Larger view of Bermuda

Published 10:03 am Wednesday, March 13, 2013

by James D. “Archie” Howell

This is not a large base, yet it has all the assorted goods and services necessary for daily and long-term functioning. It is not a U.S. Naval Air Station; it is a U.S. Naval Operating Base. There are no runways. It covers about 260 acres of Bermuda soil. I learn that it was built as part of United States and England agreements during World War II.

Two islands on the southwest end of Bermuda were flattened and joined by a causeway. Two channels were dredged through the harbor to accommodate smaller ships, mostly support vessels and the occasional submarine. The east end of the base is paved and has a hangar and harbor access ramps built for seaplanes. That’s where I’m assigned. In spite of its relatively small size, the base is home for two seaplane squadrons, a Coast Guard detachment, a station aircraft (amphibious) and has room for the odd transient aircraft. That’s nineteen home-based aircraft. There’s a World War II type hangar large enough for all maintenance activities for the squadrons, the Coast Guard and the occasional use by transients.

In addition to the aircraft operations, the station maintains harbor support dockage and maintenance shops. A fairly large supply building houses auxiliary shop and warehouse space for all the rest

For personnel, there’s the usual assortment of facilities – a post exchange, commissary, medical dispensary, barracks, officer quarters, recreational facilities, water supply, and trash dump.

The island itself is a water recreational paradise. In season, water is very salty and very clear. Snorkeling is a favorite pastime for military and locals alike. In water visibility is limited only by clouds blocking the sun and the occasional storm. Beautiful pinkish coral beaches sweep grandly along shorelines and hide in small inlets and bays. Ocean breezes moderate summer temperature for the most part, but air conditioners are beginning to show up in house and office windows.

Relative humidity is always high and a light bulb is left on in most closets to counteract mold and mildew. Fingerprints on metal show signs of rust seemingly overnight.

The island is charming to the eye; pastel painted houses and buildings all have limestone-whitewashed roofs. Chimneys are topped with artistic baffles for the wind. Philodendron grows wild as a green foil for a riot of tropical color. Bright magentas, reds, yellows, and oranges flash from windows, doorways, and narrow walkways. Smaller beaches boast palm tree shorelines.

A barrier reef stretches almost completely around the Island. (It’s actually several islands connected.) Generally Bermuda is fishhook shaped with large, protected harbors at both ends. Hamilton Harbor is the larger, on the south end, and Saint George’s anchors the north end. Hamilton town is the largest, with large ocean liners showing up on a regular basis in season. A ferry operates on a regular schedule in and around Hamilton Harbor and looks strangely like the “African Queen” of movie fame; the name sticks and many times we can see the ocean liner Queen of Bermuda and the “African Queen” in the harbor simultaneously.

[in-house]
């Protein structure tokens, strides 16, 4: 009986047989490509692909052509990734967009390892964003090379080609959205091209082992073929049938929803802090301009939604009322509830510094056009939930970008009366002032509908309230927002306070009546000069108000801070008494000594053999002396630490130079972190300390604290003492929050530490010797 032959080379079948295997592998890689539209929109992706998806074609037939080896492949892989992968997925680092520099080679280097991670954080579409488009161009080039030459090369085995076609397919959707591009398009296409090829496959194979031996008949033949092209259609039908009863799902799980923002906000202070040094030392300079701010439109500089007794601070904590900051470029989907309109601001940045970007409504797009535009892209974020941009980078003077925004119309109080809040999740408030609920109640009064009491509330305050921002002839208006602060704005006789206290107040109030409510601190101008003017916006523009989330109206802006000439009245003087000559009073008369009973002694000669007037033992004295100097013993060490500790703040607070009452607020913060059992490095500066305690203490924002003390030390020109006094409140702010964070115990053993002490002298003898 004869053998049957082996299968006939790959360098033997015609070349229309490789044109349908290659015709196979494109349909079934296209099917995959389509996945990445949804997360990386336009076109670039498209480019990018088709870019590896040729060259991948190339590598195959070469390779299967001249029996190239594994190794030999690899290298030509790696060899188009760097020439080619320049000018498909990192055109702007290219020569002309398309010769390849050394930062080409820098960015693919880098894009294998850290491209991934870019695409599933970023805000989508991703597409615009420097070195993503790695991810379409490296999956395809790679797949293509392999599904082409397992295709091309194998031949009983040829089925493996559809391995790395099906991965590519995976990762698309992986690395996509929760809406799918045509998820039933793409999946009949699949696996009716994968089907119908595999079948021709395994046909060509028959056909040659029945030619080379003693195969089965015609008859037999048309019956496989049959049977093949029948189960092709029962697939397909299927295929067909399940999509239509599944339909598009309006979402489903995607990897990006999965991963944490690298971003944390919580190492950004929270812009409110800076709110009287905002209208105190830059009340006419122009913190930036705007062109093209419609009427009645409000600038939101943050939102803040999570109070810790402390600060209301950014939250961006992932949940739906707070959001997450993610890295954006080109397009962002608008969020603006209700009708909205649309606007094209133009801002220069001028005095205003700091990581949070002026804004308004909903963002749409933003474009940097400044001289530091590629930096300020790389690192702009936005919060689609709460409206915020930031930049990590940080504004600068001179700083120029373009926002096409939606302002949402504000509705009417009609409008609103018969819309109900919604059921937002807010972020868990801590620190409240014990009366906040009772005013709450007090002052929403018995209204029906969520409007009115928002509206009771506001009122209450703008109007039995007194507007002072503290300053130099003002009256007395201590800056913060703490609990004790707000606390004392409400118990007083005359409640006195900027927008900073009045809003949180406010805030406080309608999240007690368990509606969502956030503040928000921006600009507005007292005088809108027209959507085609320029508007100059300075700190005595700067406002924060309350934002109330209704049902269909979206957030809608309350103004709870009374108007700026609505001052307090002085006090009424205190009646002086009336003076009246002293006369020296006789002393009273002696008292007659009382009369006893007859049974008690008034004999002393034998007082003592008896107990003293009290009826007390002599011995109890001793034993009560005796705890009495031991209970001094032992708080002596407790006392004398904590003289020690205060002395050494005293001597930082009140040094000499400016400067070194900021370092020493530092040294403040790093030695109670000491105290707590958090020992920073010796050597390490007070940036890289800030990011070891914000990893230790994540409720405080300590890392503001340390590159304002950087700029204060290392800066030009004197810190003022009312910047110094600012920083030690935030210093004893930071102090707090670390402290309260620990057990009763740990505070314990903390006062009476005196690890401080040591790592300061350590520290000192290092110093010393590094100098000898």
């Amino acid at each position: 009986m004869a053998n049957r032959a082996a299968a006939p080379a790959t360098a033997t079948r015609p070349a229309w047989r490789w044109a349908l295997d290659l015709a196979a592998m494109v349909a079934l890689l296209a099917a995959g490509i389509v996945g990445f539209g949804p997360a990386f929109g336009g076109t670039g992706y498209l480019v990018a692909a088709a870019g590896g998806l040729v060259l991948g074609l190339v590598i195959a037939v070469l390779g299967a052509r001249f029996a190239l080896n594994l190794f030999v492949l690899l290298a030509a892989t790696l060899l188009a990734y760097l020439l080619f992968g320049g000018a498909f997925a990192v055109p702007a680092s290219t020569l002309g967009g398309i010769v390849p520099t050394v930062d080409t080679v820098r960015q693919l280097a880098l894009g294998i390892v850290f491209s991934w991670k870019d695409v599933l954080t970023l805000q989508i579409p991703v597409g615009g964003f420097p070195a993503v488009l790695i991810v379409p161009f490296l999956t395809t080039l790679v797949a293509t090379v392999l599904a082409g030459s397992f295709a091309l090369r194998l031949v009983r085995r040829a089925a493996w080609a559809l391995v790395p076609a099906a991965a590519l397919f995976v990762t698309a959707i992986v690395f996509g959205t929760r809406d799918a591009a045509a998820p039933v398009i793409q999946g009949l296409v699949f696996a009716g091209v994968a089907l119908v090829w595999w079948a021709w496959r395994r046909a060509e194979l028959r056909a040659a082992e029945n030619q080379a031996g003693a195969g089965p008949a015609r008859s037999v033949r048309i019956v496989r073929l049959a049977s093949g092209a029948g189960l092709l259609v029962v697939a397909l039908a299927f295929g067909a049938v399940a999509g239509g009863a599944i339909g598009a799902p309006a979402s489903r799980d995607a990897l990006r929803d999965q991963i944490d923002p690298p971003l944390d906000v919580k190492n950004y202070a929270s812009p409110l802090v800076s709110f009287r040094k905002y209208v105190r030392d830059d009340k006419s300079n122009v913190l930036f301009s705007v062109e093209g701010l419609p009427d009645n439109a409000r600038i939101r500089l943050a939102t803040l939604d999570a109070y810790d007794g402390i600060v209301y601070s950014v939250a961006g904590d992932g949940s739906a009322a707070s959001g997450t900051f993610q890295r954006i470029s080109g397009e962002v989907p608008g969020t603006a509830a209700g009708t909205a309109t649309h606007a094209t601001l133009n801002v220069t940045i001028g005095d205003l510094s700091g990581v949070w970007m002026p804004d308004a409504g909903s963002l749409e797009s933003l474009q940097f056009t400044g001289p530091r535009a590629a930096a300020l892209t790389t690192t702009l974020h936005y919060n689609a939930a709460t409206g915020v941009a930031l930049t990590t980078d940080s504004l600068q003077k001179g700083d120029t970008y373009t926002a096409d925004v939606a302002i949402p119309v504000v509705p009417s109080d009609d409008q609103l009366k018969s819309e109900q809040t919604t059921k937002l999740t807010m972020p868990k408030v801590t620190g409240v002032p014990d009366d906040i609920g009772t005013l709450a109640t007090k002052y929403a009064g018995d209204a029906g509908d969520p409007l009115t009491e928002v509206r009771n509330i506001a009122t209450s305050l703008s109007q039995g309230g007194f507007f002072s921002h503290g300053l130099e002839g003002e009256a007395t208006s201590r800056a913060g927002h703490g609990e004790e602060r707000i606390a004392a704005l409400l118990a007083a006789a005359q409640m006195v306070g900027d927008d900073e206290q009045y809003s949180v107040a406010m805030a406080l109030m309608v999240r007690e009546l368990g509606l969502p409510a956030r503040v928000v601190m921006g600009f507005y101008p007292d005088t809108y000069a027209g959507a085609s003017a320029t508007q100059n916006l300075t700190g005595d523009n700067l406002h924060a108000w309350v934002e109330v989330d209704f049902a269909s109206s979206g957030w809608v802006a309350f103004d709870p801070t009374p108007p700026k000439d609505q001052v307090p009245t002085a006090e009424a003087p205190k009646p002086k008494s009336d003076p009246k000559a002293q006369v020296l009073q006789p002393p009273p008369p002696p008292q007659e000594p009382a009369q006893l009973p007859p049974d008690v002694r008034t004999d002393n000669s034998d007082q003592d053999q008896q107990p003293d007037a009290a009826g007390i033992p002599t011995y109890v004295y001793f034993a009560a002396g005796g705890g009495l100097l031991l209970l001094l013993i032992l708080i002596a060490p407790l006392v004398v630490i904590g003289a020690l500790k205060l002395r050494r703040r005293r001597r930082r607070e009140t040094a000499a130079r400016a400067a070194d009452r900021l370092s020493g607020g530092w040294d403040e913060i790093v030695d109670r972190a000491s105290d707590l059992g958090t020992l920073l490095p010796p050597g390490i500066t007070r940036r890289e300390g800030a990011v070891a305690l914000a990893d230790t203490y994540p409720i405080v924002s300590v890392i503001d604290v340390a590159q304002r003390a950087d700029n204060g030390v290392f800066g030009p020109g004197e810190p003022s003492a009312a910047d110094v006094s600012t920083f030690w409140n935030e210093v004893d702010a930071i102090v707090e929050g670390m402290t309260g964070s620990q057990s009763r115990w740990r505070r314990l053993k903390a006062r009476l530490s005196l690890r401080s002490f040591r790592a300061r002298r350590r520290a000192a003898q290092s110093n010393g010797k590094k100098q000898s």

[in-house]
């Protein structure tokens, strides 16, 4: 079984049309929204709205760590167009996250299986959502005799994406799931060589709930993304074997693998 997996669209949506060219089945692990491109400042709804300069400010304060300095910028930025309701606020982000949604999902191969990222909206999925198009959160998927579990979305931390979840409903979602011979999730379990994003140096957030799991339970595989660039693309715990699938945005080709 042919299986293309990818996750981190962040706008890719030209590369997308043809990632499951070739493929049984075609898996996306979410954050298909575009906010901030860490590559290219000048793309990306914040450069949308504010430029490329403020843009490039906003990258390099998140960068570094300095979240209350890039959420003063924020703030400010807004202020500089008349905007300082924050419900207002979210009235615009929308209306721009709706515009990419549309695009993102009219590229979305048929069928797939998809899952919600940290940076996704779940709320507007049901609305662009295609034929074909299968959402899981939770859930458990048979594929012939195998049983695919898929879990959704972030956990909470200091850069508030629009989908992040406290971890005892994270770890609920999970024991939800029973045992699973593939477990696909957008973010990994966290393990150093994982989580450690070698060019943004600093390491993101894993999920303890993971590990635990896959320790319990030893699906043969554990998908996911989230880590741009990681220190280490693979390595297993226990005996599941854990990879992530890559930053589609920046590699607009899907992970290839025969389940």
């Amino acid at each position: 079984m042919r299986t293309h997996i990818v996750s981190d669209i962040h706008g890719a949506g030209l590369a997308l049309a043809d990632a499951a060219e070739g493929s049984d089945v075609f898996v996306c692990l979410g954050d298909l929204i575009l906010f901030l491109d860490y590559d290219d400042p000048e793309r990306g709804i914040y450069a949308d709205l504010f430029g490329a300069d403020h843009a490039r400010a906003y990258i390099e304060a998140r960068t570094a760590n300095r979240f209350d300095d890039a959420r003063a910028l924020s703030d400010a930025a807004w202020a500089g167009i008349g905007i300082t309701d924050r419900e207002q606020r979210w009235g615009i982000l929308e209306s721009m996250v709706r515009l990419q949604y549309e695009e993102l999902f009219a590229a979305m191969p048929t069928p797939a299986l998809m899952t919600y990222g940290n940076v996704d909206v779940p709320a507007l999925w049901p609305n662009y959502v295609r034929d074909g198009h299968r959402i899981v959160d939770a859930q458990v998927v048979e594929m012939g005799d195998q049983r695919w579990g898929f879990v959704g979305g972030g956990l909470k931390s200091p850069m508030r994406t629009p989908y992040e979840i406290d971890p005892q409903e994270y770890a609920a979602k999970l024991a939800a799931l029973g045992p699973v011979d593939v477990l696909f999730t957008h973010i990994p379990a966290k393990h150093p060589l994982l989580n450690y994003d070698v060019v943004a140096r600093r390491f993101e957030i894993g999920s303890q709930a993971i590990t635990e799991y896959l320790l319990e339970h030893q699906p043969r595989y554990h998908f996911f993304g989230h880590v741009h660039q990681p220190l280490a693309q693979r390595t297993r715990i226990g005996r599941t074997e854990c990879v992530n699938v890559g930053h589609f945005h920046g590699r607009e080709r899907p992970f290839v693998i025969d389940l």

On the south shore, Gibb’s Hill Lighthouse is the tallest structure and is a welcome sight for aircraft returning from long distance patrols. Sea lanes for seaplane operation are laid out in Hamilton Bay (Great Sound), and approaches to the north lane are close by Gibb’s Hill. A favorite tourist attraction, the cast iron lighthouse boasts a thousand-watt electric bulb shining through a huge set of prismatic lenses, floating on a vat of mercury, for virtually frictionless movement. That once every minute flash of light in the dark is visible to our aircraft for a hundred miles to sea on normal flights.

One day, one of our planes returns with a burning engine; the image of Gibb’s Hill Lighthouse and a long plume of fire and smoke trailing that aircraft stays with me. All crewmen were rescued on the water, but the plane drifted and burned to the waterline.

Dockyards left over from World War II and several wars before, occupy the extreme western end of the island chain. Offshore here coral reefs extend far to sea, and are a favorite fishing and snorkeling attraction.

A single road twists and turns along Bermuda’s length, branching into smaller roads where island width permits. Each Sunday, we pile in our car and make the 20-mile drive (at 20 miles per hour maximum) up to the civilian air terminal and purchase a copy of The New York Times, delivered the same day by scheduled airline flights. It’s a Sunday ritual, a solid, reliable end of the week, a tether to the continent to our west, a reminder of home.

JAMES D. “ARCHIE” HOWELL is a Southampton County native and 1955 graduate of Franklin High School. He can be reached at